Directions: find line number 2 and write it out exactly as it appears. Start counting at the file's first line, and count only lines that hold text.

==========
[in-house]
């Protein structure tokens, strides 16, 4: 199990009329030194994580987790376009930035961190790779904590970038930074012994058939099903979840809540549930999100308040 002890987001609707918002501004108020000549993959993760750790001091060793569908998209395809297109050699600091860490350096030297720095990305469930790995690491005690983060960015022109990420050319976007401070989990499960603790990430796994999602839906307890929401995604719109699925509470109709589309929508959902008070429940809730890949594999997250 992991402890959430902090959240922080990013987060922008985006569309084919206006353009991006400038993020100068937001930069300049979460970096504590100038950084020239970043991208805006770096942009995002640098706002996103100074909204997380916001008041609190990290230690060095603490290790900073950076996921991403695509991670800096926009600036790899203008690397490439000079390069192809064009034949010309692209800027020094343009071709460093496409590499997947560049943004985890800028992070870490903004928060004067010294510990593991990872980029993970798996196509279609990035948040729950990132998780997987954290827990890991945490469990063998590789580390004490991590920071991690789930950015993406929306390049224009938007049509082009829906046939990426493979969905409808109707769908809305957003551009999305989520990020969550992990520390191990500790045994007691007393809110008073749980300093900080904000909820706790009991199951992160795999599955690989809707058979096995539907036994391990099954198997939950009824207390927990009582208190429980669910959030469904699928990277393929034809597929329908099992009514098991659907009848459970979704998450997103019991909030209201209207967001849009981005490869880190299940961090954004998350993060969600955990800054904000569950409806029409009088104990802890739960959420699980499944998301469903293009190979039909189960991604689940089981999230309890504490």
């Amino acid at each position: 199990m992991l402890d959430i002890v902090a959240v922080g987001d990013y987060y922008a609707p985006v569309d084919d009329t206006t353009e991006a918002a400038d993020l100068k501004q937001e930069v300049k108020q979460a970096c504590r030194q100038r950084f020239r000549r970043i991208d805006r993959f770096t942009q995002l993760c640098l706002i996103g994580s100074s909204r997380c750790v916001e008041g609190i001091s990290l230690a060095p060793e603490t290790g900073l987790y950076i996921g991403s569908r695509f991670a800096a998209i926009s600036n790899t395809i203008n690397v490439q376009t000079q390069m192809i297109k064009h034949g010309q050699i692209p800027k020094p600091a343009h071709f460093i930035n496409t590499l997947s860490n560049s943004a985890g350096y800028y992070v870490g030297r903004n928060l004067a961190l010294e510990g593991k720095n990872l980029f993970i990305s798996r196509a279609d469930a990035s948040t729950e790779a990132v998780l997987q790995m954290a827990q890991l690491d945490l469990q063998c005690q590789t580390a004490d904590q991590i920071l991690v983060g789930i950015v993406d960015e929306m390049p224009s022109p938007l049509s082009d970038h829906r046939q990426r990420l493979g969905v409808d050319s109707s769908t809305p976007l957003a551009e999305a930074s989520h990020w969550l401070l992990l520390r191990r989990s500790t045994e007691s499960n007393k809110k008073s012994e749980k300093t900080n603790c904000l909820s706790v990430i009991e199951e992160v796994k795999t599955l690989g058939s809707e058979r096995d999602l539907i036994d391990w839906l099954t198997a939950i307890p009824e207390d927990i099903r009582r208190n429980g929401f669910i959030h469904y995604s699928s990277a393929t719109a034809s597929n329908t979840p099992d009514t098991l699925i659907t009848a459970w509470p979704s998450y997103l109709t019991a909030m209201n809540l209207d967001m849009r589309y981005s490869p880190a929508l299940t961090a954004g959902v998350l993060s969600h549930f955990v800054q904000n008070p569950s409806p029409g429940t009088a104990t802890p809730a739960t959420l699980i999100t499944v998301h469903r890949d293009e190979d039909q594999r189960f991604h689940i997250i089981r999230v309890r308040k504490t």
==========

């Protein structure tokens, strides 16, 4: 199990009329030194994580987790376009930035961190790779904590970038930074012994058939099903979840809540549930999100308040 002890987001609707918002501004108020000549993959993760750790001091060793569908998209395809297109050699600091860490350096030297720095990305469930790995690491005690983060960015022109990420050319976007401070989990499960603790990430796994999602839906307890929401995604719109699925509470109709589309929508959902008070429940809730890949594999997250 992991402890959430902090959240922080990013987060922008985006569309084919206006353009991006400038993020100068937001930069300049979460970096504590100038950084020239970043991208805006770096942009995002640098706002996103100074909204997380916001008041609190990290230690060095603490290790900073950076996921991403695509991670800096926009600036790899203008690397490439000079390069192809064009034949010309692209800027020094343009071709460093496409590499997947560049943004985890800028992070870490903004928060004067010294510990593991990872980029993970798996196509279609990035948040729950990132998780997987954290827990890991945490469990063998590789580390004490991590920071991690789930950015993406929306390049224009938007049509082009829906046939990426493979969905409808109707769908809305957003551009999305989520990020969550992990520390191990500790045994007691007393809110008073749980300093900080904000909820706790009991199951992160795999599955690989809707058979096995539907036994391990099954198997939950009824207390927990009582208190429980669910959030469904699928990277393929034809597929329908099992009514098991659907009848459970979704998450997103019991909030209201209207967001849009981005490869880190299940961090954004998350993060969600955990800054904000569950409806029409009088104990802890739960959420699980499944998301469903293009190979039909189960991604689940089981999230309890504490």